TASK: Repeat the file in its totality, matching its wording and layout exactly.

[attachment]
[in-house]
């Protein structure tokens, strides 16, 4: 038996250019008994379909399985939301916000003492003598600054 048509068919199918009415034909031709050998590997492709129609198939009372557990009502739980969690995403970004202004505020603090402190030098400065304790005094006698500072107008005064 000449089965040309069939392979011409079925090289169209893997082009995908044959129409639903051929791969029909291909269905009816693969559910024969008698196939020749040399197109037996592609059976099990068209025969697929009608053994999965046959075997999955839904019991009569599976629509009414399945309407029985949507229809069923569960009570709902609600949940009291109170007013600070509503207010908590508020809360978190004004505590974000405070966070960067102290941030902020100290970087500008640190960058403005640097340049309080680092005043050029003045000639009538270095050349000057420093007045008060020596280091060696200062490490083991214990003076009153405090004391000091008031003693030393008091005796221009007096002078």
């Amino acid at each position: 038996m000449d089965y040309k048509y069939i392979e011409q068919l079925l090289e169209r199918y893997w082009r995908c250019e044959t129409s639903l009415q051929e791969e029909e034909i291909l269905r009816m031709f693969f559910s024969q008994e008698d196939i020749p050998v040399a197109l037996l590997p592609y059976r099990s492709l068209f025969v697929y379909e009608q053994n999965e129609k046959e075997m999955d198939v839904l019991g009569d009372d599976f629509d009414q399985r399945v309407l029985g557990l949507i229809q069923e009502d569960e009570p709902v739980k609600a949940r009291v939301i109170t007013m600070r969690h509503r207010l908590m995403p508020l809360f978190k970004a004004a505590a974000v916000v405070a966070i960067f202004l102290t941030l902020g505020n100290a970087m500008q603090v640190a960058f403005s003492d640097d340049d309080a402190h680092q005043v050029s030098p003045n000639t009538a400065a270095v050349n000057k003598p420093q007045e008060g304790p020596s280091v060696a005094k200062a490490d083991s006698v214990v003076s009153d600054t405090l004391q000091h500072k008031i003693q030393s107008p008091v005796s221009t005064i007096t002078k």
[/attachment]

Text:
[in-house]
């Protein structure tokens, strides 16, 4: 038996250019008994379909399985939301916000003492003598600054 048509068919199918009415034909031709050998590997492709129609198939009372557990009502739980969690995403970004202004505020603090402190030098400065304790005094006698500072107008005064 000449089965040309069939392979011409079925090289169209893997082009995908044959129409639903051929791969029909291909269905009816693969559910024969008698196939020749040399197109037996592609059976099990068209025969697929009608053994999965046959075997999955839904019991009569599976629509009414399945309407029985949507229809069923569960009570709902609600949940009291109170007013600070509503207010908590508020809360978190004004505590974000405070966070960067102290941030902020100290970087500008640190960058403005640097340049309080680092005043050029003045000639009538270095050349000057420093007045008060020596280091060696200062490490083991214990003076009153405090004391000091008031003693030393008091005796221009007096002078």
């Amino acid at each position: 038996m000449d089965y040309k048509y069939i392979e011409q068919l079925l090289e169209r199918y893997w082009r995908c250019e044959t129409s639903l009415q051929e791969e029909e034909i291909l269905r009816m031709f693969f559910s024969q008994e008698d196939i020749p050998v040399a197109l037996l590997p592609y059976r099990s492709l068209f025969v697929y379909e009608q053994n999965e129609k046959e075997m999955d198939v839904l019991g009569d009372d599976f629509d009414q399985r399945v309407l029985g557990l949507i229809q069923e009502d569960e009570p709902v739980k609600a949940r009291v939301i109170t007013m600070r969690h509503r207010l908590m995403p508020l809360f978190k970004a004004a505590a974000v916000v405070a966070i960067f202004l102290t941030l902020g505020n100290a970087m500008q603090v640190a960058f403005s003492d640097d340049d309080a402190h680092q005043v050029s030098p003045n000639t009538a400065a270095v050349n000057k003598p420093q007045e008060g304790p020596s280091v060696a005094k200062a490490d083991s006698v214990v003076s009153d600054t405090l004391q000091h500072k008031i003693q030393s107008p008091v005796s221009t005064i007096t002078k």